Wayne Fitzjohn Simon Swart c Shannon Roberts Charlemagne Olivier

Source: Shannon Roberts / Charlemagne Olivier

Wayne Fitzjohn, Simon Swart

Nthibah Pictures has been growing rapidly since being established in South Africa by venture capital company Talent10 Holdings Investment Group in 2018. Now chairman Wayne Fitzjohn and CEO Simon Swart have ambitions to expand the company internationally, creating franchises from the IP it owns.

The company, which has offices in Johannesburg and Los Angeles, is about to launch its most ambitious film, martial-arts thriller Boy Kills World starring Bill Skarsgard as a deaf-mute action hero with an inner voice, on just under 2,500 screens through Lionsgate and Roadside Attractions in the US.

The company recently received $50m in funding from parent outfit Talent10 and the newly-announced Project Legion is the first feature to be greenlit from that investment. Nthibah has also been singled out by the Industrial Development Corporation of South Africa (IDC) for a multi-million dollar investment in a planned Boy Kills World franchise.

The IDC is a self-financing, development finance institution formed in 1940 to promote economic growth and industrial development in South Africa. It’s investment in Nthibah is the first time it has partnered with an entertainment company on this scale to make commercial projects.

Sipho Nkosi, ex-head of Exxaro, one of the biggest mining companies in South Africa, is a co-founder of Talent10.

Nthibah’s earlier feature Redeeming Love was distributed by Universal in 2022, while I Am All Girls, directed by Donovan Marsh and starring Erica Wessels, Hlubi Mboya and Masasa Mbangeni, was released on Netflix in 2021.

“Biggest South African film”

Nthibah fully financed Boy Kills World, which Fitzjohn believes is the largest film ever funded by a South African production company. He won’t reveal the budget but claims the film cost more to make than Mandela: Long Walk To Freedom starring Idris Elba, which had a reported budget of $35m.

“We were introduced to the project,” Swart says. “We remember reading the script, looking at the short [that co-writer/director Moritz Mohr had made as proof of concept] and going, ‘This is unlike anything we have ever seen before’. It was a wild and crazy mash-up of all our favourite movies and favourite genres, action, animé, comedy.”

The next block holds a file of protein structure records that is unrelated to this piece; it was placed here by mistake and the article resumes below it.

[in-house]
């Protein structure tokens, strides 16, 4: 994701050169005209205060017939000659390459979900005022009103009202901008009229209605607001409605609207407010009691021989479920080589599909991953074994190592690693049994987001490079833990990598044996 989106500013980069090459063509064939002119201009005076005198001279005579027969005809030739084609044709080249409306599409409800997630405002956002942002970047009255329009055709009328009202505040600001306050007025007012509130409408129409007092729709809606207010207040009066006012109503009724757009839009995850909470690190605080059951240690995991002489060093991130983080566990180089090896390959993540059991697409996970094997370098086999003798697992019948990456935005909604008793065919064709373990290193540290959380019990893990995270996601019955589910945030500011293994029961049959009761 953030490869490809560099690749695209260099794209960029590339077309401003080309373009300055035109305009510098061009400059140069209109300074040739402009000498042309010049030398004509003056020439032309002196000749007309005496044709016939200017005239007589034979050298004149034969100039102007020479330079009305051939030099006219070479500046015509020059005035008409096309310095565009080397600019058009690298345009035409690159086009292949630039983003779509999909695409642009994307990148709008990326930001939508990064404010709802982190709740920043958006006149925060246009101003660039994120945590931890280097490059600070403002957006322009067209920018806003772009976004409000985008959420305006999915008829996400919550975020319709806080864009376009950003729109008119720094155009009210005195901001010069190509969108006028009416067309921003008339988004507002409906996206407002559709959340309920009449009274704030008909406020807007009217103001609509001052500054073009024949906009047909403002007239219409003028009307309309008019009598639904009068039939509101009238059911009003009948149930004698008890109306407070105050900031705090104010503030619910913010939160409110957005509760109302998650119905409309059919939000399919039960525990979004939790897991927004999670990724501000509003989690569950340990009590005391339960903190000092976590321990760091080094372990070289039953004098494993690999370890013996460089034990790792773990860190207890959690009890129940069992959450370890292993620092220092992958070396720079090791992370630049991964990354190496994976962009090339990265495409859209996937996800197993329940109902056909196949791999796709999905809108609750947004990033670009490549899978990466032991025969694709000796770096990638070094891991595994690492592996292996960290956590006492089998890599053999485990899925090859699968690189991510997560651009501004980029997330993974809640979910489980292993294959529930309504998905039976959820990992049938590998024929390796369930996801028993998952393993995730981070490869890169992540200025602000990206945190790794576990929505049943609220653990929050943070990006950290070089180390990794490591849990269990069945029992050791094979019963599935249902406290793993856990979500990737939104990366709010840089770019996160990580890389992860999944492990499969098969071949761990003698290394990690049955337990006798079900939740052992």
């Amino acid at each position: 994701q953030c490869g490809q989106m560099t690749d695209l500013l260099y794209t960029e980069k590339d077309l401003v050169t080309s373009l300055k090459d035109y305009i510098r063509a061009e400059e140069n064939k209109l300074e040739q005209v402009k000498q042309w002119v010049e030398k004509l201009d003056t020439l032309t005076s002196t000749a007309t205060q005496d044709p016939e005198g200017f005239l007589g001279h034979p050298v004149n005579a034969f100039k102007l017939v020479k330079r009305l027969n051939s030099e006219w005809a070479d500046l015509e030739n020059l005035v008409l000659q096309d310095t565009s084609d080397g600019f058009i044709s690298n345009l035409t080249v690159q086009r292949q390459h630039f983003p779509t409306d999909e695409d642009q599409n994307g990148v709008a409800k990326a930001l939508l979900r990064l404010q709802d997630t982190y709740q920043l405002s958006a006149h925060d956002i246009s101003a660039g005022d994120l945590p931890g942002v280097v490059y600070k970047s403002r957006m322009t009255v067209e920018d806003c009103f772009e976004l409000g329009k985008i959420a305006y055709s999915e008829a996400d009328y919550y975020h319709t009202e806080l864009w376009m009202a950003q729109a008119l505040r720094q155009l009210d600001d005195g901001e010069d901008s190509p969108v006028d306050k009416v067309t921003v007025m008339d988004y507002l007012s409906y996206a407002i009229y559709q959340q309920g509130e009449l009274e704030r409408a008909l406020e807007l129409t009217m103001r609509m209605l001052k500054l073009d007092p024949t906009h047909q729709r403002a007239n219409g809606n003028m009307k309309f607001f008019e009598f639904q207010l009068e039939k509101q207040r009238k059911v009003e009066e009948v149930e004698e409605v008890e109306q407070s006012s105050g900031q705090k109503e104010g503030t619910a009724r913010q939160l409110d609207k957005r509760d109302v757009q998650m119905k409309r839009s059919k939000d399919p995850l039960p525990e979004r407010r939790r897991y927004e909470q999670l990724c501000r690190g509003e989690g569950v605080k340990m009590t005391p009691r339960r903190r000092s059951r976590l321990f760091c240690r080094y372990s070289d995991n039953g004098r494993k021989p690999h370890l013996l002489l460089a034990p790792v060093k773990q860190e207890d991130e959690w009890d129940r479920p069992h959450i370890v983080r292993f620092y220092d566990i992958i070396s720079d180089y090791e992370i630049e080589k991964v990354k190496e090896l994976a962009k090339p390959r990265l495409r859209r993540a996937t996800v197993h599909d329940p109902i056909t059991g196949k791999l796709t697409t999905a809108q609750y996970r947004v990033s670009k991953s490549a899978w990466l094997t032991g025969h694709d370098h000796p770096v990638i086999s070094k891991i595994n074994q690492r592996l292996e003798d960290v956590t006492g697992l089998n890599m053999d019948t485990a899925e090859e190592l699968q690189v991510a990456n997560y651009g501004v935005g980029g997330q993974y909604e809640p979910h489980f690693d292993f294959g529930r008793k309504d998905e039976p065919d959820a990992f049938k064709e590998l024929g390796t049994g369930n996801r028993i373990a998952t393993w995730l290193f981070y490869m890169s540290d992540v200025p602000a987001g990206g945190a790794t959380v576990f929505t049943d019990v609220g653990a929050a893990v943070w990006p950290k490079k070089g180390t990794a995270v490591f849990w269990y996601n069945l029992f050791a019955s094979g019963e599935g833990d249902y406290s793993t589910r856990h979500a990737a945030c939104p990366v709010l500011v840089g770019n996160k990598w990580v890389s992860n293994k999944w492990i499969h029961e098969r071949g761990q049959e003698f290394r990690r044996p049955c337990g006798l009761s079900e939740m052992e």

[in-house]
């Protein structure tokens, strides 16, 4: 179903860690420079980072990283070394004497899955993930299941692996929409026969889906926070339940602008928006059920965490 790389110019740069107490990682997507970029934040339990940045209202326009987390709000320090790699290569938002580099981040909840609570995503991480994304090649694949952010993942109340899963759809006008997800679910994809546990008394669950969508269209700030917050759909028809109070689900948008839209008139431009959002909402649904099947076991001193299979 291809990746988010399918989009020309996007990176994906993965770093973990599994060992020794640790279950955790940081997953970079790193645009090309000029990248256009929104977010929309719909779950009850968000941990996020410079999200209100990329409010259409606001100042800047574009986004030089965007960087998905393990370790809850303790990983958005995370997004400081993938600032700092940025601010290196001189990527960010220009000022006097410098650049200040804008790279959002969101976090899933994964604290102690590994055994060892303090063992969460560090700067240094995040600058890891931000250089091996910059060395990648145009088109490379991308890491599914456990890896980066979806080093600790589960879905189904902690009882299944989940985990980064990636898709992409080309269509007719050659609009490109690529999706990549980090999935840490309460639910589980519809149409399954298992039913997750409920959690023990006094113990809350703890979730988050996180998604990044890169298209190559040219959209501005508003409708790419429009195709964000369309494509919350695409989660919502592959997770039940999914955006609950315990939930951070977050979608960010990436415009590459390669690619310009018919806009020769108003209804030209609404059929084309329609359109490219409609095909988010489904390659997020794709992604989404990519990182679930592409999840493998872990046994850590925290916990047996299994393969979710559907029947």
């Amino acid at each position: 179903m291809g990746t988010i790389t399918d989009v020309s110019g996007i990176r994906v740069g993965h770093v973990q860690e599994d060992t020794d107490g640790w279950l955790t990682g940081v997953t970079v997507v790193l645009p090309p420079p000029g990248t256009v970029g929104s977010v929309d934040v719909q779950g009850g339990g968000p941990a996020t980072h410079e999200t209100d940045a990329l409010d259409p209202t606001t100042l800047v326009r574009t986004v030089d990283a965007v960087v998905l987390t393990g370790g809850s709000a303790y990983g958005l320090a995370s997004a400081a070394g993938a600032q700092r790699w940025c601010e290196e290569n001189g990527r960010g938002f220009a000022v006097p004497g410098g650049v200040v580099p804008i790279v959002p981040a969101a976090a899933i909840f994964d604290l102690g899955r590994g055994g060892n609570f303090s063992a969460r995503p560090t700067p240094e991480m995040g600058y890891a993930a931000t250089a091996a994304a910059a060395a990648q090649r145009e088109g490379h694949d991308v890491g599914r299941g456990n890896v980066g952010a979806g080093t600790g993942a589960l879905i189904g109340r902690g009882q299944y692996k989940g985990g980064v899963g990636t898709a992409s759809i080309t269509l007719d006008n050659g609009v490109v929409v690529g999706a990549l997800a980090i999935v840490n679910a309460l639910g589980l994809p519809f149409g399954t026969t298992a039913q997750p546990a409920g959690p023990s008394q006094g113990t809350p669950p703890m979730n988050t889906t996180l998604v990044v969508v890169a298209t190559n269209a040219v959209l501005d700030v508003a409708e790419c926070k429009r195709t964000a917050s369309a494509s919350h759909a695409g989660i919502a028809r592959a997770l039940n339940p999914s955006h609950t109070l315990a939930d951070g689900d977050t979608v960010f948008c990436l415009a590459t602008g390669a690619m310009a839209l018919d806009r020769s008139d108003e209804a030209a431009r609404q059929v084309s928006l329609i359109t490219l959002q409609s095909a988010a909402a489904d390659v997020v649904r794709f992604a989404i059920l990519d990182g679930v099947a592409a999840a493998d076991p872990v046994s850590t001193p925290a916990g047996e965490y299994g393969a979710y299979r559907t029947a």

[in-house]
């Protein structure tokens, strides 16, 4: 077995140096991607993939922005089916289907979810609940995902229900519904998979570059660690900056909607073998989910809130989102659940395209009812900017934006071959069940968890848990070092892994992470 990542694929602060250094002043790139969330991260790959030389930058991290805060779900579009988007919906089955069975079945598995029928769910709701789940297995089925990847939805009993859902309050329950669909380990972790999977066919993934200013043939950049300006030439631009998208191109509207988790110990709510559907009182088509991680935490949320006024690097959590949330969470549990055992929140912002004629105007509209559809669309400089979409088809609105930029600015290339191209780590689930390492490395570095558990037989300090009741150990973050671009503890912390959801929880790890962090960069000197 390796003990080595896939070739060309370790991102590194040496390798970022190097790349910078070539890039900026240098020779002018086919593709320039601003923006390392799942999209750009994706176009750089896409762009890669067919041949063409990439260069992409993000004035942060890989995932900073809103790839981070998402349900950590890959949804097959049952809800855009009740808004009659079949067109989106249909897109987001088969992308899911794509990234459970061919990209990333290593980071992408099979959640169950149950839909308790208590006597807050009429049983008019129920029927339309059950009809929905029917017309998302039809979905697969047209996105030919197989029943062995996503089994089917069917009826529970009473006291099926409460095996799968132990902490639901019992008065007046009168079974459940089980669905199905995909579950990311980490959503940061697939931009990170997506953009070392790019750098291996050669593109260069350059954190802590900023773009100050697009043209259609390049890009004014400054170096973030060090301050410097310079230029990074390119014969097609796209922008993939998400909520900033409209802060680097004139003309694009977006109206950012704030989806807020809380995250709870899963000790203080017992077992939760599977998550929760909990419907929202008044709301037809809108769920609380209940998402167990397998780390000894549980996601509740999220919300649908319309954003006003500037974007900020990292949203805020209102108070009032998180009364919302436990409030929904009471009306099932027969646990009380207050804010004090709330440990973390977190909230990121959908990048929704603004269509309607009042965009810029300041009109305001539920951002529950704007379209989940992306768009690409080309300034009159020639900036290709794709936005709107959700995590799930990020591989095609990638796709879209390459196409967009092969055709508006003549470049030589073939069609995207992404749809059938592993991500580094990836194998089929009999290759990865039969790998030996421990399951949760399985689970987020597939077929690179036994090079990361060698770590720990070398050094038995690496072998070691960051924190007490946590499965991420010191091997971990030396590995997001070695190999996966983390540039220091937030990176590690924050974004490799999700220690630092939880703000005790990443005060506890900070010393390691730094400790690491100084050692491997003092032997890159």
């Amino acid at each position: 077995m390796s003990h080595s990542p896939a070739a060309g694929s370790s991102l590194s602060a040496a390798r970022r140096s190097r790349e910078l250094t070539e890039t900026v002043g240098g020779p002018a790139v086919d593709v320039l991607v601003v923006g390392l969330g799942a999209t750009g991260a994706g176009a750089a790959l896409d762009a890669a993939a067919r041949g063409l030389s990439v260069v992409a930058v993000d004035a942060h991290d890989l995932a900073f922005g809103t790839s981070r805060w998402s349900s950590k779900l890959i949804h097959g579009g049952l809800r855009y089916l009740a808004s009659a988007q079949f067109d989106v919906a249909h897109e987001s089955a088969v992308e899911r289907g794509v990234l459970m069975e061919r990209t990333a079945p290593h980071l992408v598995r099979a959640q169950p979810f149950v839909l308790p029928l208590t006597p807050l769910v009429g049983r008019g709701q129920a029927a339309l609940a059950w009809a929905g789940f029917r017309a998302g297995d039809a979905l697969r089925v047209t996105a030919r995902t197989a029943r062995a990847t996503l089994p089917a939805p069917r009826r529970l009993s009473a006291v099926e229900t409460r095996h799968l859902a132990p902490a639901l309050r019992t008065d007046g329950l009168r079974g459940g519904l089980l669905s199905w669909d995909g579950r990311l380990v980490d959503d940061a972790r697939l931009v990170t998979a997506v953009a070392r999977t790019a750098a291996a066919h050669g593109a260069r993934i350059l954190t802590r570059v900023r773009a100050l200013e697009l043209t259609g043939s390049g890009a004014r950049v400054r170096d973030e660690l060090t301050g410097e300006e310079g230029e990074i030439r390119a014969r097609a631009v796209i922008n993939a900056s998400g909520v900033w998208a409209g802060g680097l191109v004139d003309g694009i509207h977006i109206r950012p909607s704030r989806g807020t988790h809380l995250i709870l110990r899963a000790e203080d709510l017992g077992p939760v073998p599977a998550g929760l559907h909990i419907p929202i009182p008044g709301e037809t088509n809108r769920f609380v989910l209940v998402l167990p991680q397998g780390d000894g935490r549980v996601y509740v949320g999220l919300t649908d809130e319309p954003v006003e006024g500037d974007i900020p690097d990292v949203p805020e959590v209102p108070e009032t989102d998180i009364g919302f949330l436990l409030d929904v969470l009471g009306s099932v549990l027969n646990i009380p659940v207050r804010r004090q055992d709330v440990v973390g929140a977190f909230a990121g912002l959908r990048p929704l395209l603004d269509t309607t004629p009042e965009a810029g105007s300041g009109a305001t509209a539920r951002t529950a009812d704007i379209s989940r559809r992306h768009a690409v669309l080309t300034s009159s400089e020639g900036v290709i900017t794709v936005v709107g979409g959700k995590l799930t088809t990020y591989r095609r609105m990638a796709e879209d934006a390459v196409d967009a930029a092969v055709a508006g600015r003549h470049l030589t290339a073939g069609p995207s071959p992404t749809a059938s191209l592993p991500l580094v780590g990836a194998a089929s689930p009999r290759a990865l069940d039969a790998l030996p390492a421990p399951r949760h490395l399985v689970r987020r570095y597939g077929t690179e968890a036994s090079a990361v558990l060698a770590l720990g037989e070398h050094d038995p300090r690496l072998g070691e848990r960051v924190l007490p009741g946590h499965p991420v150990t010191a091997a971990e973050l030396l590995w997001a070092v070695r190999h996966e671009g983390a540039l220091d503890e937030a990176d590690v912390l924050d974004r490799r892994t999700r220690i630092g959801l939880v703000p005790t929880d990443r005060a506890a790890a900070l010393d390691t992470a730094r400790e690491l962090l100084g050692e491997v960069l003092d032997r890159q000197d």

Mohr, who made his feature directorial debut on Boy Kills World, had attached heavyweight US producers Sam Raimi and Roy Lee to the project at a relatively early stage but the project was “in turnaround at a couple of other studios” when Nthibah came aboard.

Boy Kills World shot entirely in South Africa. “We never left Cape Town,” Fitzjohn explains. “We shot Indonesian-type jungles, we shot run-down ghettoes, we shot massive haunting landscapes, we shot wide city shots with bays – and all within a 25-minute radius.”

One scene even had snow, he adds. “It’s an incredibly versatile place with a crew that speaks English and has vast experience.”

The film premiered in a Midnight Madness slot at Toronto last year in a not-quite-finished state. It has been tightened up since then. “When the [US actors’] strike ended, we could finish our movie and put in all the bells and whistles that are now there,” Swart explains.

Franchise potential

Wiht the twin investment boosts, Nthibah is now looking for other spin-offs from the IP it is developing. For example, an arcade video game called Super Dragon Punch Force 2 is featured in Boy Kills World. The company and its gaming development studio (Talent Digital Art) have already created a digital video game called Super Dragon Punch Force 3, based around the characters inside the game and also launching this week. Meanwhile, a completely original new animated TV series, inspired by the digital game, is in the works.

Nthibah’s projects to date have been varied. Donovan Marsh’s I Am All Girls was a mystery thriller based around sex trafficking. Fitzjohn, who co-scripted it, calls this picture his version of The Silence Of The Lambs. “We made a beautiful little movie for $5m. Most people can’t even shoot ads for that.”

I Am All Girls went on to win several awards including best feature at the South African Film and Television Awards and Fitzjohn claims that it had 32 million ‘completed views’ on Netflix over a 12-month period.

Now, the Nthibah team is looking to create other franchises. Action fantasy Project Legion, to be directed by Jozua Malherbe, a producer on I Am All Girls and director on BBC crime series Devil’s Peak, promises to be on an epic scale – and it will again be made in-house. 

“Everything we’ve done til now, we’ve fully financed ourselves…there is not a single aspect of it we have outsourced,” Fitzjohn says. “It has been us in the trenches with the crew. We’ve done it and we are going to continue doing it.”

“What makes us a little different is that we are making content for the global marketplace. We are not just an investor, not just a producer. We have an end to end solution because we will go all the way through distribution and marketing,” Swart adds. “Every project we have done has had a note of audacity and freshness to it. We are not looking to do things that are formulaic.”

As Nthibah Pictures expands, so could the South African production sector in general. The Nthibah Pictures principals believe the local industry is capable of “three to four times growth. It can easily be doubled, tripled or more.”

Recent US projects to shoot in South Africa include Mission: Impossible - Dead Reckoning, The Beast and The Woman King. However, market share for South African films in South Africa remains very low: in 2022 it was 2.5%.

Nthibah Pictures aims to change that.